Shares of medical products provider Hospira (NYSE:HSP) hopped 7% higher yesterday after it reported fourth-quarter financial results. Perhaps after a few quarters of negligible top-line growth (here and here), investors were willing to take what they could get today.

Sales were up 9% in the quarter and net income spiked 78%, but it's the cash flow that matters the most, and operating cash flow for the full year was actually down 26%.

Hospira combines several disparate businesses, but I've never seen such volatility in a medical products supplier every time its quarterly financial results are released. Only its medication delivery systems division is growing enough (16% in the quarter) to generate any sort of interest. Guidance for 2007 is for sales growth excluding the Mayne Pharma acquisition of 3%-5%. Operating cash flow is expected to be in the $500 million to $550 million range, which would be up at least 18% versus 2006 -- but this is still down from the $570 million that was brought in for 2005, even with the addition of a large acquisition.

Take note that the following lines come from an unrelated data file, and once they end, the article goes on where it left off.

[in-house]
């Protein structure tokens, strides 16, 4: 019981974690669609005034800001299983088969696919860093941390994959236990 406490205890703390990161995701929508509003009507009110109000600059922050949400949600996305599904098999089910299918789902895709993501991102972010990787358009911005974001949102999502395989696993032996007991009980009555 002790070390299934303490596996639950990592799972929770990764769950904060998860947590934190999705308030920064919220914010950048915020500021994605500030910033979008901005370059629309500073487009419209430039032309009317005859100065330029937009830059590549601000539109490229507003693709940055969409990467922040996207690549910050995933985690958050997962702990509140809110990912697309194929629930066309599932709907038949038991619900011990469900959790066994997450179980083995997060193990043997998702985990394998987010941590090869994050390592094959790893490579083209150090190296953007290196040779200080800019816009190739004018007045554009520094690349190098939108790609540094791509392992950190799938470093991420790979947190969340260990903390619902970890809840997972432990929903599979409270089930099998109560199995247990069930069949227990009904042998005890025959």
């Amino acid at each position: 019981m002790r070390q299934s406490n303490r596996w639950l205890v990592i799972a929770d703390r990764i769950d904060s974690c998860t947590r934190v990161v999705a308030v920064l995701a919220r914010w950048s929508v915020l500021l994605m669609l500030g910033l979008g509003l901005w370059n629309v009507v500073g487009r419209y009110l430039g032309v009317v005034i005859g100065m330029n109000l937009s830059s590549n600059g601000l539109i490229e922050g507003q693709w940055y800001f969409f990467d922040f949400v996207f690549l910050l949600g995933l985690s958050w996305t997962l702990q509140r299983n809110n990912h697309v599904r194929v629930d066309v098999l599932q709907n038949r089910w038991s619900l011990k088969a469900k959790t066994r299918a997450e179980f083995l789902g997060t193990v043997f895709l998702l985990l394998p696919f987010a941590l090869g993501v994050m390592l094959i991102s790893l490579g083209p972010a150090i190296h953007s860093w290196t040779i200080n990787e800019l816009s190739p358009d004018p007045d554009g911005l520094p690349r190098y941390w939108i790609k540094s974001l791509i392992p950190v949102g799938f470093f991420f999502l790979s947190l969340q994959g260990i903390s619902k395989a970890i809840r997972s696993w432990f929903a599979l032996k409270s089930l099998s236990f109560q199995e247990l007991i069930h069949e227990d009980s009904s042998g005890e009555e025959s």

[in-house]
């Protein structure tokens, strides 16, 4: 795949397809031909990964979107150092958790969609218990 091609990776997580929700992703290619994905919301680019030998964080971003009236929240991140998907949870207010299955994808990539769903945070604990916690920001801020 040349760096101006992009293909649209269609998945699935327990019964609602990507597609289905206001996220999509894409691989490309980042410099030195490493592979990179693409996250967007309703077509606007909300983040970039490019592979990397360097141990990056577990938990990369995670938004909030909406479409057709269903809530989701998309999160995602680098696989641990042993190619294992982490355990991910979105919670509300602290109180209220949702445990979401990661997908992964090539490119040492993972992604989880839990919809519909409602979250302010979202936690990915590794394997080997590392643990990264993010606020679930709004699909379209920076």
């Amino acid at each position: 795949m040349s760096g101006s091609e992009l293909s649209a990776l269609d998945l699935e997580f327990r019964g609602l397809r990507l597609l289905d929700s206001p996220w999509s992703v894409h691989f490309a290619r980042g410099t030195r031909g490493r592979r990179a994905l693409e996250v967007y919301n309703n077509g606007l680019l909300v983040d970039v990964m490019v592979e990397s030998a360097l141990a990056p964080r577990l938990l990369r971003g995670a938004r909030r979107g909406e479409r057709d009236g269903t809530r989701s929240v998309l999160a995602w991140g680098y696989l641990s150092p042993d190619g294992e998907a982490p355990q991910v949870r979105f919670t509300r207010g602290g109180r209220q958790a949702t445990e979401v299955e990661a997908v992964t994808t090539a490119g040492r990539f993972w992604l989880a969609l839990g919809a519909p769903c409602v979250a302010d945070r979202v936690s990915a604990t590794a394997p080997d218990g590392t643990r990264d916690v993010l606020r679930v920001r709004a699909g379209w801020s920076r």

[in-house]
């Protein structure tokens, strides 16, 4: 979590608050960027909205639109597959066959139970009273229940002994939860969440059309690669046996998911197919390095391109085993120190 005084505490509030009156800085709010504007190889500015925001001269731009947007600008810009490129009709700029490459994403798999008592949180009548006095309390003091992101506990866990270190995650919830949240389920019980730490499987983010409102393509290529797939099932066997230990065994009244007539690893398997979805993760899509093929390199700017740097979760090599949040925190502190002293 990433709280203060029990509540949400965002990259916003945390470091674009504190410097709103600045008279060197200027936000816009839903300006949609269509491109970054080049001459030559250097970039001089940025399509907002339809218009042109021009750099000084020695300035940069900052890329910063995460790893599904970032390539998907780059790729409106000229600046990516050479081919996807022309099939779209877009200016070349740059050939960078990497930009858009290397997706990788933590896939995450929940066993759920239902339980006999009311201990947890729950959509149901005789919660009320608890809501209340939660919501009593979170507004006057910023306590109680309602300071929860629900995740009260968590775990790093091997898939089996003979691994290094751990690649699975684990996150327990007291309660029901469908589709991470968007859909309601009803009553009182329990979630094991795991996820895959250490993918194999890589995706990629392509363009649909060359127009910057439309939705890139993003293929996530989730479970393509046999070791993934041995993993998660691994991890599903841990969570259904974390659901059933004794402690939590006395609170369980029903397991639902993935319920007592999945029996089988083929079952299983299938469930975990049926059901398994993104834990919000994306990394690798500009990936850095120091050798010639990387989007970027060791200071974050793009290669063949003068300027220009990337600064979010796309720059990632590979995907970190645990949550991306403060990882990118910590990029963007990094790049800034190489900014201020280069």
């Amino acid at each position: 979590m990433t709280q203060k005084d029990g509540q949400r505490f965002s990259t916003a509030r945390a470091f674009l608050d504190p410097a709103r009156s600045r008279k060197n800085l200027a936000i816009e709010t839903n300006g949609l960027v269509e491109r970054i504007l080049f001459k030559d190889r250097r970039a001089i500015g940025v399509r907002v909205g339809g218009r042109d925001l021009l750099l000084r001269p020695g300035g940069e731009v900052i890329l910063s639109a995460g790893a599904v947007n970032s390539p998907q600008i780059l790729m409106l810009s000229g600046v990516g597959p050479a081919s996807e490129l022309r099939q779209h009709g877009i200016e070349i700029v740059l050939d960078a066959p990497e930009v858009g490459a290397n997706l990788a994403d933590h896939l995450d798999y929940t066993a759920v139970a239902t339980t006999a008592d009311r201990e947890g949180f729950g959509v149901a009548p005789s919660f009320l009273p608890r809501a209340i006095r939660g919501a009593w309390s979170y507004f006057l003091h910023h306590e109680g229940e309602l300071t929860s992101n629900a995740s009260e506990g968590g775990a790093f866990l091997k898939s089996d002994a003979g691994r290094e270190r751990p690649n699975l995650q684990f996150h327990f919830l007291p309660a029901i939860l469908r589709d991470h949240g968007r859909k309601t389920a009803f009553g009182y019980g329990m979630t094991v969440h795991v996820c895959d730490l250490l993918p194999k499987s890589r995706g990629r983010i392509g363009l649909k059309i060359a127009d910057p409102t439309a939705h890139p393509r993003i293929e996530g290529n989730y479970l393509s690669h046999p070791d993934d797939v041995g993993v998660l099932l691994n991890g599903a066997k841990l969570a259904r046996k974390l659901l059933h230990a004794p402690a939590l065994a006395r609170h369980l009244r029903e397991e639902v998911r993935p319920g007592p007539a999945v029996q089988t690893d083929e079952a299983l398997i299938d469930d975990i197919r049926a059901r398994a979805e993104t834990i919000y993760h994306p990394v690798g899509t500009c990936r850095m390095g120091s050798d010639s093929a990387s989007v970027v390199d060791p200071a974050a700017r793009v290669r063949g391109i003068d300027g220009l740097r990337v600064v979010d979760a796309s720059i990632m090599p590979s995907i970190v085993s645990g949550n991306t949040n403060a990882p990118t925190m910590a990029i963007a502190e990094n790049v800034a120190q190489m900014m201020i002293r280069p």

This year will be marked by how well Hospira can integrate Mayne Pharma's operations into its own and what sort of synergies it can wring out of the deal. Hospira deserves credit for detailing higher margins on its products this quarter. The problem is that shares are trading at least 10 times over operating cash flow for next year -- and with revenue growth coming mainly via acquisitions, I'll pass on shares of Hospira until they get much cheaper.

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Fool contributor Brian Lawler does not own shares of any company mentioned in this article. The Fool has a disclosure policy.